Tuesday, January 16, 2018

Foreign national held on $50,000 following high speed pursuit

A foreign national attending college on a student visa is being held on $50,000 for allegedly reaching speeds of 96 mph on Highway 78 and failing to stop for law enforcement.
Mohammed Fahad Alyami, 25, appeared in district court Monday handcuffed and pleaded not guilty to one felony count of criminal endangerment.
Stillwater County Attorney Nancy Rohde sought -- and received -- a bail amount of $50,000, citing Alyami’s driving record. Rohde said that local law enforcement has had contact with Alyami 18 different times and that since June of 2013, Alyami has been written 12 traffic citations and had several wrecks. He is a student at MSU-Billings and lives in Columbus.
Defense attorney Greg Paskell had requested a $10,000 bail amount, saying his client was not a criminal but rather is used to “driving under different conditions than we do.”
District Judge Blair Jones rejected Paskell’s argument saying that although Alyami was not pointing a gun at people, he was in essence “pointing car at them” which could be just as dangerous.
As of Wednesday, Alyami remained jailed in the Yellowstone County Detention Facility.
According to court documents, Alyami was arrested on May 27 after law enforcement received multiple reports of him speeding on Nye Road, Highway 78 and through Columbus at as much as 96 mph, running other vehicles off the road and running a stop sign in Columbus. The initial report came in at 8:03 p.m.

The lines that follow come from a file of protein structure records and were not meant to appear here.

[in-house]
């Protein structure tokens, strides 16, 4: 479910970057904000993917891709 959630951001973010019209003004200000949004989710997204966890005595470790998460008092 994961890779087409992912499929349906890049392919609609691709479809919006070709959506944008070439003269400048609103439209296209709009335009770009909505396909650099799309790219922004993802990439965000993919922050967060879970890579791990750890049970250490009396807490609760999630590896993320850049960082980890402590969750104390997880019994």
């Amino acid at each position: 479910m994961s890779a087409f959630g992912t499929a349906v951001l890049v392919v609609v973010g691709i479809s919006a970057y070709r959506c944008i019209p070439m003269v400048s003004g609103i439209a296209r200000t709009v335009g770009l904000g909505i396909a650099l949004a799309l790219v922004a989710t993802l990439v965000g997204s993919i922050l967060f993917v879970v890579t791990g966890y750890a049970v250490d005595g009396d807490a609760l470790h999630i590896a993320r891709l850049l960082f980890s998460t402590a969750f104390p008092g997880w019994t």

One motorist reported that while driving on the Nye Road, Alyami veered into his lane, causing him to veer to avoid a collision. Another motorist reported watching Alyami travel at a high speed through Absarokee, crossing over into the wrong lane on a corner when another vehicle was approaching and two young girls on a nearby sidewalk, according to court documents.
Stillwater County Sheriff’s Sgt. Moses Richardson clocked Alyami at 96 mph in a 65 mph zone on Highway 78 and gave chase, but was unable to catch up with him, according to court documents. Once Alyami was stopped by law enforcement in Columbus, he smelled like alcohol and an open can of beer was found in the vehicle, according to court documents. Alyami failed multiple field sobriety movements and claimed to not be able to understand directions to perform others, saying he had been in the United States for two years and that Arabic was his first language.
During questioning by Sgt. Richardson, Alyami became upset and accused the deputy of “treating him like a terrorist and beating him up,” according to court documents.
If he does post bail, be must wear a SCRAM unit until the case is resolved. Rohde said immigration authorities are aware of the situation and have asked to be kept apprised.